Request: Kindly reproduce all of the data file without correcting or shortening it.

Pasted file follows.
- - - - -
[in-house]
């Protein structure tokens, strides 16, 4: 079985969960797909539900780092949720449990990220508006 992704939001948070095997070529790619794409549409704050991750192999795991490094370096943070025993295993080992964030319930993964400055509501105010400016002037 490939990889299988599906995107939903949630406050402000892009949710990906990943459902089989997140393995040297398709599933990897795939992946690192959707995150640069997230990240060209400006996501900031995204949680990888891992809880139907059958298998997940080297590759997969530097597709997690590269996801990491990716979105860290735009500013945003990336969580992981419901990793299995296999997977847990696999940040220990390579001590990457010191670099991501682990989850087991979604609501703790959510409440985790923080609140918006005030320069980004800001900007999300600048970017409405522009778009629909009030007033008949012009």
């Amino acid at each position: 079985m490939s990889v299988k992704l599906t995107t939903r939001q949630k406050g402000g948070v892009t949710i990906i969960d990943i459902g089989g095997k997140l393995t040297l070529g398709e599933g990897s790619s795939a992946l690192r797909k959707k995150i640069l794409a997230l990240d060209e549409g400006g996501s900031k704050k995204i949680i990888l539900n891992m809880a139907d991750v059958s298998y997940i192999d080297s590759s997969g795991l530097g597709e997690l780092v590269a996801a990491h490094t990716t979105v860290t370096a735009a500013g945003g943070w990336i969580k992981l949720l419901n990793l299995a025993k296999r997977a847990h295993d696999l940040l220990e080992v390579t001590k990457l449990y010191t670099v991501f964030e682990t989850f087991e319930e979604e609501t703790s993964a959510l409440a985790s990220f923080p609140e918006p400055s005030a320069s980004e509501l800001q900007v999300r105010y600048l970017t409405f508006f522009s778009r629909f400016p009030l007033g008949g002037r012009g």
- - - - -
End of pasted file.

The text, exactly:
[in-house]
């Protein structure tokens, strides 16, 4: 079985969960797909539900780092949720449990990220508006 992704939001948070095997070529790619794409549409704050991750192999795991490094370096943070025993295993080992964030319930993964400055509501105010400016002037 490939990889299988599906995107939903949630406050402000892009949710990906990943459902089989997140393995040297398709599933990897795939992946690192959707995150640069997230990240060209400006996501900031995204949680990888891992809880139907059958298998997940080297590759997969530097597709997690590269996801990491990716979105860290735009500013945003990336969580992981419901990793299995296999997977847990696999940040220990390579001590990457010191670099991501682990989850087991979604609501703790959510409440985790923080609140918006005030320069980004800001900007999300600048970017409405522009778009629909009030007033008949012009």
């Amino acid at each position: 079985m490939s990889v299988k992704l599906t995107t939903r939001q949630k406050g402000g948070v892009t949710i990906i969960d990943i459902g089989g095997k997140l393995t040297l070529g398709e599933g990897s790619s795939a992946l690192r797909k959707k995150i640069l794409a997230l990240d060209e549409g400006g996501s900031k704050k995204i949680i990888l539900n891992m809880a139907d991750v059958s298998y997940i192999d080297s590759s997969g795991l530097g597709e997690l780092v590269a996801a990491h490094t990716t979105v860290t370096a735009a500013g945003g943070w990336i969580k992981l949720l419901n990793l299995a025993k296999r997977a847990h295993d696999l940040l220990e080992v390579t001590k990457l449990y010191t670099v991501f964030e682990t989850f087991e319930e979604e609501t703790s993964a959510l409440a985790s990220f923080p609140e918006p400055s005030a320069s980004e509501l800001q900007v999300r105010y600048l970017t409405f508006f522009s778009r629909f400016p009030l007033g008949g002037r012009g």